Symptoms caused by and accompanying raccoon eyes include:
- swelling of the eyelids
- tenderness in the area
- Battle’s sign, which is a similar bruising pattern that appears behind the ear
- bruising which appears hours to days after the trauma
- red-eye, or subconjunctival hemorrhage
- sensory changes, such as hearing loss, blurred vision, or reduced sense of smell
- muscular weakness
- high blood pressure and heart rate
In the case of neuroblastoma, raccoon eyes may be accompanied by other symptoms such as:
- fixed and dilated pupils
- red eyes
- bone pain
- eyes failing to move in the same direction
People with amyloidosis may also experience:
- drooping eyelids
- a protruding eyeball
- growth in the surrounding area
- pain accompanying these symptoms
Doctors will usually diagnose raccoon eyes while looking for the condition causing them. They may perform a physical exam including eye movement tests, nerve tests, and touching the surrounding area.
Imaging tests are the most important part of a diagnosis. They allow doctors to identify the cause of raccoon eyes in a non-invasive way. Doctors will often use computerized tomography (CT) scan to get a detailed picture of the skull.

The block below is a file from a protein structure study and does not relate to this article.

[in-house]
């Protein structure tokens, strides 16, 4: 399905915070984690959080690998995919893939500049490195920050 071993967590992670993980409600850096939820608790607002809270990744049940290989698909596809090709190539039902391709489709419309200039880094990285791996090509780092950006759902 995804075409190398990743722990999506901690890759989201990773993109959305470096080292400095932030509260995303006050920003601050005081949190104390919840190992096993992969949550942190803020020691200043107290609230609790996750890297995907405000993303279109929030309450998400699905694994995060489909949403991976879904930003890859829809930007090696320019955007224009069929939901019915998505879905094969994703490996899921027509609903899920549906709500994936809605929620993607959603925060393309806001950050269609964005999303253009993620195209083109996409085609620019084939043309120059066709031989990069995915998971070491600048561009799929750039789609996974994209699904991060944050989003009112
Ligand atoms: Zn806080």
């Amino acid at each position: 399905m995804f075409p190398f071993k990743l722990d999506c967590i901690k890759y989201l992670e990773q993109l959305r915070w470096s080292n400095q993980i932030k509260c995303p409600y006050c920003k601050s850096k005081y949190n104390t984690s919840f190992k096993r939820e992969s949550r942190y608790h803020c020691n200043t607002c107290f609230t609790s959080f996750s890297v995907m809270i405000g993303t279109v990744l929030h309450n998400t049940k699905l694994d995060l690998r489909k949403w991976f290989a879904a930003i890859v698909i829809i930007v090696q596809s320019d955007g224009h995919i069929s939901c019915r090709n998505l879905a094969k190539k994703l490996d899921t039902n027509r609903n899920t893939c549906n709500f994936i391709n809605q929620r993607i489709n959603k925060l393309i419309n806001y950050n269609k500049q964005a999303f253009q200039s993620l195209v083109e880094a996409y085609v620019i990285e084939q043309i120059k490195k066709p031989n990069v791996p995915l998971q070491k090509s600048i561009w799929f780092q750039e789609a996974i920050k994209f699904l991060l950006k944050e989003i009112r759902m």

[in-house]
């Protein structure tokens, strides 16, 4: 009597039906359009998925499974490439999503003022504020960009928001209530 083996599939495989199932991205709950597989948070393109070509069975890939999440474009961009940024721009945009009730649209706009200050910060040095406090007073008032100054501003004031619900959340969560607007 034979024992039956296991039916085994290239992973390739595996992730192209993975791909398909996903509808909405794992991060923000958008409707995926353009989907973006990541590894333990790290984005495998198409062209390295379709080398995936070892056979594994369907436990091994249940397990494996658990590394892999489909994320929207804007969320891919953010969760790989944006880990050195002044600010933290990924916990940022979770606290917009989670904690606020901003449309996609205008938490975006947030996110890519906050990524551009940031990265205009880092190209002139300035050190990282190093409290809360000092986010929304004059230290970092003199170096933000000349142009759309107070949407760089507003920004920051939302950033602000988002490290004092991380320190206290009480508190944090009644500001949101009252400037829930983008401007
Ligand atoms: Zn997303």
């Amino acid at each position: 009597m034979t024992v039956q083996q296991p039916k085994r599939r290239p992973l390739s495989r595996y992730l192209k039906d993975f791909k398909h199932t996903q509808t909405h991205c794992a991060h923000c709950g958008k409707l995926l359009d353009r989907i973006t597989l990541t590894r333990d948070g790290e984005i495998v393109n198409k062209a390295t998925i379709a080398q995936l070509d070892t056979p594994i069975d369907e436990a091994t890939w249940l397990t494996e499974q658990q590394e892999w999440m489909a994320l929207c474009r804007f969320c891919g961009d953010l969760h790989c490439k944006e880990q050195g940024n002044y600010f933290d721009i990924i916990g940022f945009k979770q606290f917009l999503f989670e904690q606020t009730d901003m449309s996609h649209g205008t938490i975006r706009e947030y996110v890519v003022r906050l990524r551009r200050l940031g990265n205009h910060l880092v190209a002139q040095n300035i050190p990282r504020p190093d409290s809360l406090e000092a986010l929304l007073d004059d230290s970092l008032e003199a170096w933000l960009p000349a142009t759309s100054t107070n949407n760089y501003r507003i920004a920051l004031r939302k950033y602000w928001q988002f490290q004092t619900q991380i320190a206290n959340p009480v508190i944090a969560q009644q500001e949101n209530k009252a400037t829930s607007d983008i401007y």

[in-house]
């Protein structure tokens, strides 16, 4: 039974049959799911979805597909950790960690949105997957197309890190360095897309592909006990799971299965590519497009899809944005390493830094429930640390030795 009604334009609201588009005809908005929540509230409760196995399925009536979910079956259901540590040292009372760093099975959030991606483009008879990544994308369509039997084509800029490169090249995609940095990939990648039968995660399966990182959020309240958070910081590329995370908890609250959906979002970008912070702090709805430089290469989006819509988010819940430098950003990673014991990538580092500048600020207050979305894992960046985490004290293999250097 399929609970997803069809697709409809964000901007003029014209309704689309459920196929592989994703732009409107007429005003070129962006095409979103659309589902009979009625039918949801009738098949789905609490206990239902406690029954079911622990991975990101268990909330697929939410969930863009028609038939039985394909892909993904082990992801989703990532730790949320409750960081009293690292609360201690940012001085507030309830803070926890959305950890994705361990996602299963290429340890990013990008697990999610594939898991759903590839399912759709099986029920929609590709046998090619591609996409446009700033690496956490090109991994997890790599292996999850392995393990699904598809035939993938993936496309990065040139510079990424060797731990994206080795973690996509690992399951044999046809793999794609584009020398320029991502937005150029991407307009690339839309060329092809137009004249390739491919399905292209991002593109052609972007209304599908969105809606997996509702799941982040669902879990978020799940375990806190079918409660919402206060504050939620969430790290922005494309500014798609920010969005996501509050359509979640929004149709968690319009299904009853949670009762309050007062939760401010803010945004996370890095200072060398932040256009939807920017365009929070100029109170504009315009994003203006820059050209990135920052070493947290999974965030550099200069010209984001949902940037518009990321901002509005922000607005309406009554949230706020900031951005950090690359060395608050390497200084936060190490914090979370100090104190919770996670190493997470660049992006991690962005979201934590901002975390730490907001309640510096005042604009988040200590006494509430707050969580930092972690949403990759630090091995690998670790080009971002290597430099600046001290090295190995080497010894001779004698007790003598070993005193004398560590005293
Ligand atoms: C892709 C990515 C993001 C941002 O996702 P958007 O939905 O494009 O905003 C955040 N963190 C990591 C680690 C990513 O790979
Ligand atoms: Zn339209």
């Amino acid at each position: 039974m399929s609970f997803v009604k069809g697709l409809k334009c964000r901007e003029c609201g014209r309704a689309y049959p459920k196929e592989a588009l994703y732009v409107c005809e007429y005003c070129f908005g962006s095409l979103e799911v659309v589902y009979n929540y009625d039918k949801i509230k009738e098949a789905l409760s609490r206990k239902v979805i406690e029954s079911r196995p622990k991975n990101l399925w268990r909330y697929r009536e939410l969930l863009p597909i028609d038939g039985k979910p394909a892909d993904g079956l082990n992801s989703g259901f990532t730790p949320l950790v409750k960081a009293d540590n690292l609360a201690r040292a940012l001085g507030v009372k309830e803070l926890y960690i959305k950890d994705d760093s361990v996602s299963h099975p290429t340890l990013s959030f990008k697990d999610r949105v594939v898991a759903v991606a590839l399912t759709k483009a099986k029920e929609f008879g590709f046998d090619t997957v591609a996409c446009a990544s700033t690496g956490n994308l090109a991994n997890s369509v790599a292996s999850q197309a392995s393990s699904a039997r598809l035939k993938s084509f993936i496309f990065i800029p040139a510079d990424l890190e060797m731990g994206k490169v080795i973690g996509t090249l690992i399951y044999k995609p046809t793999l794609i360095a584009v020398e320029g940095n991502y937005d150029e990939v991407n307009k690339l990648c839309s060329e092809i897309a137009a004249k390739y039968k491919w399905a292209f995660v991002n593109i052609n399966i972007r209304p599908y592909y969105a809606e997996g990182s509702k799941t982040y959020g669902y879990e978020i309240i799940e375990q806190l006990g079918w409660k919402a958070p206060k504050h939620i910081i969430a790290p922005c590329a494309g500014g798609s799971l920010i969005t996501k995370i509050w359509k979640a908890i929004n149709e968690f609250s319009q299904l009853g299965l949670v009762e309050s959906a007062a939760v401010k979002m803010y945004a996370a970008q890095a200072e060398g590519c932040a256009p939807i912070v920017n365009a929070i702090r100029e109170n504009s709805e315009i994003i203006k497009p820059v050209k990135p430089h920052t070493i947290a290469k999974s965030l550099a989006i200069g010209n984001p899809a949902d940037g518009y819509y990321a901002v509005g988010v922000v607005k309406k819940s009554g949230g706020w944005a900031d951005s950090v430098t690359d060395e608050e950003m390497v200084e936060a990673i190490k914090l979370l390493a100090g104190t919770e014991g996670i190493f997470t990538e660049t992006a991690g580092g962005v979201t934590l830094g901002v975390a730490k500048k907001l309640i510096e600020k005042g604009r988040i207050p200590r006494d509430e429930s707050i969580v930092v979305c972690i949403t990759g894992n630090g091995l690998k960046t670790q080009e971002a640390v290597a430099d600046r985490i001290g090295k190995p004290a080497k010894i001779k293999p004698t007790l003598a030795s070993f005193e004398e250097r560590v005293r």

Raccoon eyes can lead to complications if left untreated. Traumatic injuries, such as basal skull fractures, can cause significant brain injury, so the person should get tested for any lasting injury caused by the trauma.
Doctors will also monitor people with raccoon eyes for complications such as:
- blood in the eyes
- facial palsy or the inability to control the facial muscles
- bleeding in the brain
- cerebrospinal fluid leaks
- abnormalities in the bones of the skull or face
Doctors will also look for symptoms of post-concussive syndrome, which may include seemingly simple symptoms, such as headaches, ringing in the ears, and fatigue. Sensory changes and insomnia are also signs of post-concussive syndrome.
Raccoon eyes themselves do not often require treatment. Doctors will focus on treating the cause, which should allow the raccoon eyes to go away without any assistance.
In the case of basal skull fractures or craniotomy, treatment may involve surgery. This is especially true if the meninges have been ruptured.
Facial fractures may also be treated with surgery, protective plates, and other devices to repair the injury and prevent further damage.
People with cancers and growths such as neuroblastoma may be given appropriate medical treatment. Treatment for amyloidosis, for example, involves reducing the amount of amyloid in the bloodstream.
Doctors will also treat other complications of raccoon eyes, such as meningitis and aneurysms. Cosmetic surgery may be an option for people who show signs of facial deformity.
Recovery and outlook
Raccoon eyes are a sign of an underlying trauma or condition. Most of the time, this is due to a basal skull fracture or facial fracture. In these cases, the raccoon eyes will go away as the fracture heals.
The outlook and recovery time usually depends on whether any complications arise during the process.
Head injuries such as basal skull fractures are serious and can be fatal, so, anyone experiencing raccoon eyes or has a head injury should contact a doctor immediately for a diagnosis and treatment.
Early diagnosis and treatment help to reduce the chance of lasting damage.